4) Before I go too far, I will address some of the external cosmetics. On line I have found some examples of the Laguna Beach machines. Some have more colors, some have less. My boxes are flaking and I want to stabilize/repaint to an authentic motif.

    Well, that is where I am headed. Please give your advice and suggestions. This is my first time to this dance. I will add more images as I uncover and explore.

    20170803_084248 (resized).jpg

    #11 4 months ago

    You need red bulbs in the six positions on the upper left of the backboard. They will coincide with the "red letter game" available based on the green odds position (and if the "OK" feature is lit). I think some machines require 47's for these bulbs, but I'm not sure about Laguna. There may be a tag indicating this. Not sure about what a "96" bulb is, that doesn't sound right at all. 47's will work everywhere but they aren't as bright, for home use I usually switch out to 55's for more pop since the machine isn't running day and night. You'll need 1458's or 1464's for the numbers 1-25 on the bingo grid.

    Unless someone can correct me, I see no reason to go to the trouble of ordering a cord online, just go down to the store and pick up and extension cord and cut the end off. I've been working with these machines for 35 years and never had a problem.

    Schematics and manuals are available at https://bingo.cdyn.com/machines/bally/laguna_beach/

    Good luck and welcome.

    #12 4 months ago

    I just learned something new myself - I thought all the red letter lamp circuits required a 47 for the clear bulb and a 55 for the red bulb. Laguna has no documentation stating this that I can find. That's very interesting, but I don't see why they would change that circuit and then change it back later. The 55 bulbs have a more rounded 'globe' appearance.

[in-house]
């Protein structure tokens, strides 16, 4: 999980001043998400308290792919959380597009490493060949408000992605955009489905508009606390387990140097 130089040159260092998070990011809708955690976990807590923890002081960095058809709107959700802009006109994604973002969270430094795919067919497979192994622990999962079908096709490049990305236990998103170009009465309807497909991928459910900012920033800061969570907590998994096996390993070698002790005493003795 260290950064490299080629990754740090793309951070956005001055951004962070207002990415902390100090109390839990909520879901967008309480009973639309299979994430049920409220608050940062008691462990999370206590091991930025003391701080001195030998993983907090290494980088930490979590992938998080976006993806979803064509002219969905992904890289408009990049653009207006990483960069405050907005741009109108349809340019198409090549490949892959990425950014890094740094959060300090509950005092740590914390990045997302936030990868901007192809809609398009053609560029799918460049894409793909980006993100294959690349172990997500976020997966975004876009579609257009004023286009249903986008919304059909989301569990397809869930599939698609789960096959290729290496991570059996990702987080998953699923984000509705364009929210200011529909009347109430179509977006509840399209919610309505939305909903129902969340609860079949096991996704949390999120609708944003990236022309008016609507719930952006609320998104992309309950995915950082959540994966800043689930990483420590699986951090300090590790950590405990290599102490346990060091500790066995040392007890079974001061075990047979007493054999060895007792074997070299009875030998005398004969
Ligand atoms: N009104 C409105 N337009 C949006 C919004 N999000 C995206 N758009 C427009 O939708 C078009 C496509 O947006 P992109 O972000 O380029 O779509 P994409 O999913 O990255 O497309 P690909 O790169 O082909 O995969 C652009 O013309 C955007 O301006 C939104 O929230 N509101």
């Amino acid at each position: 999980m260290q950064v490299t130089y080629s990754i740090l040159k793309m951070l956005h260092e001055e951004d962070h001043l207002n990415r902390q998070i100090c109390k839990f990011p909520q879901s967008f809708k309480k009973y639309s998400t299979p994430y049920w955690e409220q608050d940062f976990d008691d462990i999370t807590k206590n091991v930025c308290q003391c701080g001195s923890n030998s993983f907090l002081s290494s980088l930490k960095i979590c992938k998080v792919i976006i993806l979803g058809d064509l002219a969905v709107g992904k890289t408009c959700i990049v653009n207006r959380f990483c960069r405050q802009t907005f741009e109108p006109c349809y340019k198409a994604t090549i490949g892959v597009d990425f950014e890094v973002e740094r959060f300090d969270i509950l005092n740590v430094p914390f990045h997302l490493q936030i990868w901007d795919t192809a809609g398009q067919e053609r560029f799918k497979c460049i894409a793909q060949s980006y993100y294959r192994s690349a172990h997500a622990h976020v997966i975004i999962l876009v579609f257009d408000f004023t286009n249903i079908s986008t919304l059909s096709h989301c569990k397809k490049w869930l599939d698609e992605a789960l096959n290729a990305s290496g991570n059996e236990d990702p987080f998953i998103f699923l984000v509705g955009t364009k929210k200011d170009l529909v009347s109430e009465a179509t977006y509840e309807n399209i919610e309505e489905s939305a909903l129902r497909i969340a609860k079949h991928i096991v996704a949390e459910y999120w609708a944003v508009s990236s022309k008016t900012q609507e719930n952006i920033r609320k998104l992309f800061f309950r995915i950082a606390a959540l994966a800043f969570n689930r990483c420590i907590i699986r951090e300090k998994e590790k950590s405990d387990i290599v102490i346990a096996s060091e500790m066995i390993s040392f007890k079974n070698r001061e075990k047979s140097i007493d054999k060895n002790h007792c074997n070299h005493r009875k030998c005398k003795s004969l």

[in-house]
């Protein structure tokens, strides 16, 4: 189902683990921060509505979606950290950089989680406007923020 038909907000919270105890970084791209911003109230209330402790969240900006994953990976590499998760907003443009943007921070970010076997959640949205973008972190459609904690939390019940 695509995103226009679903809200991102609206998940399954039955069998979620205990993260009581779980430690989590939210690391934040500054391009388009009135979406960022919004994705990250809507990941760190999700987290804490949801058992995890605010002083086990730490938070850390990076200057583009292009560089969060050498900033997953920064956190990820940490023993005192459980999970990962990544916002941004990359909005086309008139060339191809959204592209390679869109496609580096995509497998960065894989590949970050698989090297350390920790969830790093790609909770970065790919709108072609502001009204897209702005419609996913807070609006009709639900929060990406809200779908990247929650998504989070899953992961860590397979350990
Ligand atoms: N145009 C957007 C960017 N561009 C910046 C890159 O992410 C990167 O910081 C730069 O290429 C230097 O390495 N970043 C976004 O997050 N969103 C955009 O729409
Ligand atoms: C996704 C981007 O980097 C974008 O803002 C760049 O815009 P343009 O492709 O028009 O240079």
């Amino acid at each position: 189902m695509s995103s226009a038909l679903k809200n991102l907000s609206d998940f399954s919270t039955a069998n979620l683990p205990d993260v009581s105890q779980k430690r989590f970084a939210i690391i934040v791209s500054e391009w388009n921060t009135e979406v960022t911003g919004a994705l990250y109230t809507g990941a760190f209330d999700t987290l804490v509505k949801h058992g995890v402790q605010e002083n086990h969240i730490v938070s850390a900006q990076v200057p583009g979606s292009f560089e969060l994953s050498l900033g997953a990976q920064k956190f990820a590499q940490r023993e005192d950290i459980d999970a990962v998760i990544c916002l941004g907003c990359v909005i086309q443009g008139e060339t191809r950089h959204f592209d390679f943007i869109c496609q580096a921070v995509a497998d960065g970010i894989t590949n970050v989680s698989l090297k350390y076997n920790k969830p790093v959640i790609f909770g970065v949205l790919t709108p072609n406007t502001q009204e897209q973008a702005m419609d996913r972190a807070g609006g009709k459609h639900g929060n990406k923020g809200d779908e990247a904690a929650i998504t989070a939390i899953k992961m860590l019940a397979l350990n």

#13 4 months ago

    Whoops, I had it backwards!

    #14 4 months ago

    Congrats! You picked one of the more difficult types of pinball machine
    to restore but you'll have a much better appreciation for them once
    you find out how they work.

    Lots of experienced folks here. The first thing to get is a schematic if
    you don't already have one. Before applying power suggest looking it
    over for broken or burned wires and other obvious problems.
    Steve

    #15 4 months ago

    Thanks for the suggestion (and instructions) for installing a power cord. I will have that at the ready in the morning. Schematics and manuals will be ordered.

    This machine WILL be for home use. Your suggestions on the light bulbs (I will be looking for the 55's). I hadn't dug into the bulbs behind the bingo grid. I will look for those that have the 'greater pop'. (1458 or 1464's) Here is an image of the bulbs I called #96s. As you can see, some are painted (?) red. Will I need to paint bulbs red.. and if so, with what?

    20170803_151841 (resized).jpg

    #16 4 months ago